How to measure for an aboveground pool liner

measure your above ground pool correctlyAn often overlooked step in replacing your above ground pool liner, measuring your pool properly will prevent undue surprises.

This is because not all pools will measure to exactly the size that a pool owner thinks he or she has. Secondly, installation variables can cause the walls to bow out, or bow inward.

If you are planning a replacement pool liner this spring, take a few moments to get an accurate measurement of your pool diameter and depth. Then you can confidently place an order for your replacement pool liner and aboveground liner installation supplies.

Round Pool Liners:

For a round pool, we want to measure the diameter of the pool in two opposite locations. If the pool were a clock-face, measure at 12 and 6 o’clock, and also at 9 and 3 o’clock. To rule out the possibility of bowed walls, measure each diameter twice – at the top of the wall, and also at the bottom of the wall. You will need two people to make the measurement easier and most accurate.

Aboveground pool liners usually have a standard diameter, of 15, 18, 21, 24, 27, 30 or 33 feet. However (!), measure carefully to determine if you can use one of our stock replacement liners for aboveground pools, or if a custom liner is needed.

Now to measure the depth of your aboveground pool liner. Many pools have a foam cove or troweled sand ledge up against the pool wall. When measuring depth, make sure to measure to the absolute pool floor. Similarly, at the top of the pool wall, be careful to measure to the where the liner snaps into the track (beaded liners) or where it goes over the wall (overlap liners). If you measure to the top rail, or the horizontal top of the pool wall, you will be adding another inch or so to the depth.

Aboveground pool liners usually have a standard depth, of 48″, 52″ or 54″. However (!), this can vary, depending on the amount of floor material (sand) that was added during the last liner replacement.

Generally speaking, 1-2″ of difference in depth or diameter may not matter much, but more than this and you may have trouble with the install. If you have doubts, give our helpful pool experts a call, to reduce the risk of trying to install a pool liner, that just doesn’t quite fit.

Oval Pool Liners:

For oval pools, we measure in the same manner (carefully), 9-3, 12-6. Make sure that on the oval ends, you are measuring at the apex of the radius curve. Remember to measure from wall to wall, keeping the measuring tape perpendicular to the floor.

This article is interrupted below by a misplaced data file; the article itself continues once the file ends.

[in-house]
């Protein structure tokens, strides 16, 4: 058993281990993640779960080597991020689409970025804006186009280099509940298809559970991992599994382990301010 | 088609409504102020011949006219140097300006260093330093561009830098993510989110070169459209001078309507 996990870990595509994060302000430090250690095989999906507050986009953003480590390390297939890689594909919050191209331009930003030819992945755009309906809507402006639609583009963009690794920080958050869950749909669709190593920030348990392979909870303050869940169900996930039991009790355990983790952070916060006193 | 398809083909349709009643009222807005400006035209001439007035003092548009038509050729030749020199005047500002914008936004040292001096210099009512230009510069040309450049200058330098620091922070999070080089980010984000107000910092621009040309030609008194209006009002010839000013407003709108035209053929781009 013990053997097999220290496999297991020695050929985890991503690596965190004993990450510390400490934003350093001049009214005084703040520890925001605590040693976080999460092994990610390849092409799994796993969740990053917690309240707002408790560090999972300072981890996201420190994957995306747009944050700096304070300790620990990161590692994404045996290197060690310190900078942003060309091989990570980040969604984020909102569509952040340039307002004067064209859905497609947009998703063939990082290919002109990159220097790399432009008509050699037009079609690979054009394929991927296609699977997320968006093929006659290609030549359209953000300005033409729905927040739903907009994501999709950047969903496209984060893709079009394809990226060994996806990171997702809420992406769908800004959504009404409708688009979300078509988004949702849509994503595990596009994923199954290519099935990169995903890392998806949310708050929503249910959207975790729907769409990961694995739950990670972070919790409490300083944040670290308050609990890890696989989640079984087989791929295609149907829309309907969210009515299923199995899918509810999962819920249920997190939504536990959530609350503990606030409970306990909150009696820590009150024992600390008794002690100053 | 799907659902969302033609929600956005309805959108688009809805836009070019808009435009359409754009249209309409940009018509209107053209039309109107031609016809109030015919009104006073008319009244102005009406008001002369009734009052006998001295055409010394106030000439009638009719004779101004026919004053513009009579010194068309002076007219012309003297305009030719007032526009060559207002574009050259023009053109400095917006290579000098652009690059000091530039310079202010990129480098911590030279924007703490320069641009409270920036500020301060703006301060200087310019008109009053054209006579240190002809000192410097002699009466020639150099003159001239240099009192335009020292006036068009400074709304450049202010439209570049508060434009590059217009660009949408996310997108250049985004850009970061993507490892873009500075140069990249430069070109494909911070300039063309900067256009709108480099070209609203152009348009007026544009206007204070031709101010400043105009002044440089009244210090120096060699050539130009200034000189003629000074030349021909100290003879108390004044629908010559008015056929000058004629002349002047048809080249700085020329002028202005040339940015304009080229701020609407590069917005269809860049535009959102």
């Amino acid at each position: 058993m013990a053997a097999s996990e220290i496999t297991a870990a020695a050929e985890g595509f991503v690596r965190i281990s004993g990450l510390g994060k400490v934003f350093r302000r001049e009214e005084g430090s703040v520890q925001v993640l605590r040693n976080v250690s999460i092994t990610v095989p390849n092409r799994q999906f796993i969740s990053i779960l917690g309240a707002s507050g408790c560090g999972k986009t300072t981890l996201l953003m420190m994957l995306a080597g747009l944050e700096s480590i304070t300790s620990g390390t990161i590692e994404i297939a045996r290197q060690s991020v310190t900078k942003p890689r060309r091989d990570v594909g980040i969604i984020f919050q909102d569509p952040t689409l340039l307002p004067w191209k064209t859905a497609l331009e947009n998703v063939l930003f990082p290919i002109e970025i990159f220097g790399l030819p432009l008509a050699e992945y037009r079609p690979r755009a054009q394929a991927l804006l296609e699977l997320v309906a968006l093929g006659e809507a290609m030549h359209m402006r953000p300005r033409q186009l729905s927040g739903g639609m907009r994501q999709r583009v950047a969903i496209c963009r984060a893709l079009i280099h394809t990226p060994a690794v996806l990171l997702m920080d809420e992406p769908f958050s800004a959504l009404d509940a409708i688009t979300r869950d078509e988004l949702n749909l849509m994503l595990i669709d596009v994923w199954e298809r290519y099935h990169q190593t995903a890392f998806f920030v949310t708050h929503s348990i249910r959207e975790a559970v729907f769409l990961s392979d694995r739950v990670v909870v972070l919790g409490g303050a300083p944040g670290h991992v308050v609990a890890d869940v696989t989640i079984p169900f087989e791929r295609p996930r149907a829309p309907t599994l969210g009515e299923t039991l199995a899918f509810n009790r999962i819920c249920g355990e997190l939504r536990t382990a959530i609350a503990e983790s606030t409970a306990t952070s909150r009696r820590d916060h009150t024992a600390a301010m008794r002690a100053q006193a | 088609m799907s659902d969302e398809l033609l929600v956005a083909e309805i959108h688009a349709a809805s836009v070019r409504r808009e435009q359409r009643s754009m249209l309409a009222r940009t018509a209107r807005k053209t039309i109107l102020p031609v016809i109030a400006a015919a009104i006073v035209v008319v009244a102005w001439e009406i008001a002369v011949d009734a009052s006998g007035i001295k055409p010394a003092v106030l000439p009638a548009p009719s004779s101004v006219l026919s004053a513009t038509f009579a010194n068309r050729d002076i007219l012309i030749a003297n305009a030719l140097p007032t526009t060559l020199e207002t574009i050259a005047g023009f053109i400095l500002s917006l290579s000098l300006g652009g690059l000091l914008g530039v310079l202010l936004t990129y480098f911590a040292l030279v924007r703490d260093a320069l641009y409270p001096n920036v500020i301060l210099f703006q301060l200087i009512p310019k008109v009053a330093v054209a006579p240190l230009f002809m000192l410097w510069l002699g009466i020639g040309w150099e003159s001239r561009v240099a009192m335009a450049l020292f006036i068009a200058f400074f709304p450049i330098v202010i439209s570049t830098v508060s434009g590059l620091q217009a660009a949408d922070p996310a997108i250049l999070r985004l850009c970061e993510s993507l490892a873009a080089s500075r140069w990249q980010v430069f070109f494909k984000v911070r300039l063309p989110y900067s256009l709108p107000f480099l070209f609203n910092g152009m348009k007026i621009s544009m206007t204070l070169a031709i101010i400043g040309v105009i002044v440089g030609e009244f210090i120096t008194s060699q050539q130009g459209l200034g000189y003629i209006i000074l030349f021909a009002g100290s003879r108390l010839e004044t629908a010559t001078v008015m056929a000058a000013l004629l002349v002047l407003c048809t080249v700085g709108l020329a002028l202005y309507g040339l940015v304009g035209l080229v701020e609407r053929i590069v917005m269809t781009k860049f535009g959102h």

With oval pools, there can be more of a chance of a bowed wall, so be sure to measure the diameters from both the top and the bottom of the pool wall. When measuring the depth of your aboveground pool, take a measurement from several locations around the pool, to make sure that your floor is not uneven.

For overlap liners, if the amount of overlap on the outside of the pool wall is uneven, this is another clue that the floor may be uneven. In this case, generally some floor work can be done, more sand can be added – to level out the pool floor. But (!), add too much sand, and you are raising the floor, and reducing the depth of your pool, and the needed depth of your new pool liner.

Rectangular Pool Liners:

Not too many rectangular aboveground pools out there, but if you have one, it’s likely a Kayak brand. For measuring rectangular aboveground liners, you will measure in the same manner as above, choosing a center line point to measure from end to end and side to side. One point of distinction to rectangular pool liners is the radius of the corner. In some cases, the corner can be 90 degrees where the end meets the side, but usually they have a small curve or radius in the corners.

To measure a radius corner, you can use a framing square, or two yardsticks, laid perpendicular to each other. Measure the distance from where the curve begins to the where the yard sticks meet. With the yard sticks laid next to the pool edge, you should be able to see where the curve begins to pull away from the straight yard stick. A 6″ radius is common, but can be larger – or smaller.

Deep – Dish pools:

If your aboveground pool has a deep end, or a dished out center, also known as a “bowl”, you may need a custom liner. Aboveground pool liners are made for flat bottom pools. One exception to this are pools made BY above, aBY above, aBY above, aby Doughboy, which can use what’s called an expandable liner. This liner will stretch into place to fit a deeper center section. If your aboveground pool has a deep[er] section, you will need to measure the depth at the deepest point.Then, give us a call to discuss ordering and installing a liner into an aboveground pool with a deep area.

And that’s about all there is to measuring for replacement vinyl liners. You may be surprised to find that your pool is bigger or smaller than you thought! I know this to be the case, because every year we have a couple of customers who order mistakenly – and unfortunately, once you pull the liner out of the box, and drag it around on the sand, trying to make it fit – it’s non-returnable. So, measure carefully, and if you have any questions, please give us a call – we’d love to help you select the correct replacement pool liner size for your pool.

Davy Merino
InTheSwim Blog Editor


Leave a Reply